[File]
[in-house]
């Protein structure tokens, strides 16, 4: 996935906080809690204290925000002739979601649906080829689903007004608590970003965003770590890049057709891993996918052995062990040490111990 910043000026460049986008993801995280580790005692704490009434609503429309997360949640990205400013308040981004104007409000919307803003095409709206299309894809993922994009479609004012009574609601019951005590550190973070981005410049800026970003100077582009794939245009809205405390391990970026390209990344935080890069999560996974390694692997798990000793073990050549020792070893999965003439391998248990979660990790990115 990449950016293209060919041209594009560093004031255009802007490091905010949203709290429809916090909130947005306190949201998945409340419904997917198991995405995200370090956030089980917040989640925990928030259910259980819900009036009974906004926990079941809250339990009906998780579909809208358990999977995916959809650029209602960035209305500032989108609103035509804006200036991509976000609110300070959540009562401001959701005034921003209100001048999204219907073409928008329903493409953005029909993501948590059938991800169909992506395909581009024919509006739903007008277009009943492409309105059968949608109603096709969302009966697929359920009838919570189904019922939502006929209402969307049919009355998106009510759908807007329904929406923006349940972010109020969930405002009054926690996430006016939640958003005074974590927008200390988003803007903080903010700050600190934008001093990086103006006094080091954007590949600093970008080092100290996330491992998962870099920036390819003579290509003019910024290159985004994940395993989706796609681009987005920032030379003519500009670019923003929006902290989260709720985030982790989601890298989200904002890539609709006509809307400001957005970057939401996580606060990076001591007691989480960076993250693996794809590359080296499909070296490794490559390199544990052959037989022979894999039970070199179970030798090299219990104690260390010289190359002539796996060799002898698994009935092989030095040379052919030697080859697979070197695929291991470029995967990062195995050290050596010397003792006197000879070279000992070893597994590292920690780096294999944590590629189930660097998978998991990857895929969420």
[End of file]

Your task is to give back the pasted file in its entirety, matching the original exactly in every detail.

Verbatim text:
[in-house]
């Protein structure tokens, strides 16, 4: 996935906080809690204290925000002739979601649906080829689903007004608590970003965003770590890049057709891993996918052995062990040490111990 910043000026460049986008993801995280580790005692704490009434609503429309997360949640990205400013308040981004104007409000919307803003095409709206299309894809993922994009479609004012009574609601019951005590550190973070981005410049800026970003100077582009794939245009809205405390391990970026390209990344935080890069999560996974390694692997798990000793073990050549020792070893999965003439391998248990979660990790990115 990449950016293209060919041209594009560093004031255009802007490091905010949203709290429809916090909130947005306190949201998945409340419904997917198991995405995200370090956030089980917040989640925990928030259910259980819900009036009974906004926990079941809250339990009906998780579909809208358990999977995916959809650029209602960035209305500032989108609103035509804006200036991509976000609110300070959540009562401001959701005034921003209100001048999204219907073409928008329903493409953005029909993501948590059938991800169909992506395909581009024919509006739903007008277009009943492409309105059968949608109603096709969302009966697929359920009838919570189904019922939502006929209402969307049919009355998106009510759908807007329904929406923006349940972010109020969930405002009054926690996430006016939640958003005074974590927008200390988003803007903080903010700050600190934008001093990086103006006094080091954007590949600093970008080092100290996330491992998962870099920036390819003579290509003019910024290159985004994940395993989706796609681009987005920032030379003519500009670019923003929006902290989260709720985030982790989601890298989200904002890539609709006509809307400001957005970057939401996580606060990076001591007691989480960076993250693996794809590359080296499909070296490794490559390199544990052959037989022979894999039970070199179970030798090299219990104690260390010289190359002539796996060799002898698994009935092989030095040379052919030697080859697979070197695929291991470029995967990062195995050290050596010397003792006197000879070279000992070893597994590292920690780096294999944590590629189930660097998978998991990857895929969420």